Thousands of Libyans have rallied in the country's two main cities to denounce moves by leaders in the east to create a semi-autonomous territory.
Demonstrators chanted slogans demanding unity and used shoes to hit photos of Ahmed Zubair al-Senussi, the head of the regional council seeking a split.
The rallies took place after Friday prayers in the capital Tripoli and in Benghazi, the main city in the east.
Tribal and militia leaders there announced the move on Tuesday.
In a BBC interview, Mr Senussi said he was ready to hold talks with the country's leadership about setting up the oil-rich semi-autonomous territory, to be known as Cyrenaica.
He said he was committed to federalism but was prepared to discuss what form it would take.
In a speech on national TV on Wednesday, interim leader Mustafa Abdel Jalil, of the National Transitional Council (NTC), also called for dialogue but said national unity would be defended by force if necessary.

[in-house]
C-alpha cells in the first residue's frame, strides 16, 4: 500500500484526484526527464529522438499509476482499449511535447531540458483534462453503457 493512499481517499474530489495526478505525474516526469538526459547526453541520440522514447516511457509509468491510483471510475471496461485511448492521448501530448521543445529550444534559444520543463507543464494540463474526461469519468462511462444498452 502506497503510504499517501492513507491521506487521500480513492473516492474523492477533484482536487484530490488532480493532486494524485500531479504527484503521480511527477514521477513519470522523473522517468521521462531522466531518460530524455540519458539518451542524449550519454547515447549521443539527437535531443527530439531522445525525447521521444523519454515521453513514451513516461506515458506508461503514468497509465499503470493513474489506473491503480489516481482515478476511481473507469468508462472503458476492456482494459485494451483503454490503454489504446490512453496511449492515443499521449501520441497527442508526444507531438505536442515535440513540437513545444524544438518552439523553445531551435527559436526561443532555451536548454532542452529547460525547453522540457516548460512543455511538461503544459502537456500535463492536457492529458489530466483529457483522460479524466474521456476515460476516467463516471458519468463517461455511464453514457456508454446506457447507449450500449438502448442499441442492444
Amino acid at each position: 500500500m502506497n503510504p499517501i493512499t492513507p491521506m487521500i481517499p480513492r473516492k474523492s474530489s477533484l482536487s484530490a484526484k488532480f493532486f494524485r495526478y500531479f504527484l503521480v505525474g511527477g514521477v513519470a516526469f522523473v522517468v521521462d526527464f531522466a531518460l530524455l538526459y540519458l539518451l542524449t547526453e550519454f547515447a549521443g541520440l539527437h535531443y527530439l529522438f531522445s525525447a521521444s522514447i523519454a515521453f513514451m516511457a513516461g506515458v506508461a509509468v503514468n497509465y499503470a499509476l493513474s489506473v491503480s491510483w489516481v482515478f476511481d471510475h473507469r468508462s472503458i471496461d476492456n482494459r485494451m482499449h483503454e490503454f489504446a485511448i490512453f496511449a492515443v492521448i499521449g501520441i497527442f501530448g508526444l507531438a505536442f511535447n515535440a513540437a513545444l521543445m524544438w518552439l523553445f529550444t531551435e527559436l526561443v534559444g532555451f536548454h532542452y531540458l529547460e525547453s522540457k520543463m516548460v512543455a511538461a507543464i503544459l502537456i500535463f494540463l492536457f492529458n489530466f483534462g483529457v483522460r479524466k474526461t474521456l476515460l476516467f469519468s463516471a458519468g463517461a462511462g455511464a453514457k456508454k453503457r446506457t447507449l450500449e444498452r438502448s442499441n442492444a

Crowds gathered in central areas of both cities after clerics at Friday prayers warned that the autonomy plan could lead to the break-up of the country.
In Tripoli, Martyrs' Square was the focal point of demonstrations, with people chanting "No, no to federalism" and "Libya is one".
Correspondents say the declaration has significant popular support among people in Benghazi, but there is no consensus despite frustration with the slowness of change since the overthrow of longtime leader Col Muammar Gaddafi last year.
Following independence in 1951, Libya's three regions enjoyed federal power until the country became a unitary state in 1963.
Cyrenaica stretches from the central coastal city of Sirte to the Libyan-Egyptian border in the east. It contains two-thirds of the country's oil reserves.
The people of Cyrenaica, known as Barqa in Arabic, felt particularly marginalised and neglected under Gaddafi, who focused much of the development on the west, correspondents say.
The city of Benghazi was the seat of the uprising that eventually toppled the former dictator, in August last year.
The autonomy plan calls for a regional parliament and control over the police force and courts, but stops short of advocating a division of the country.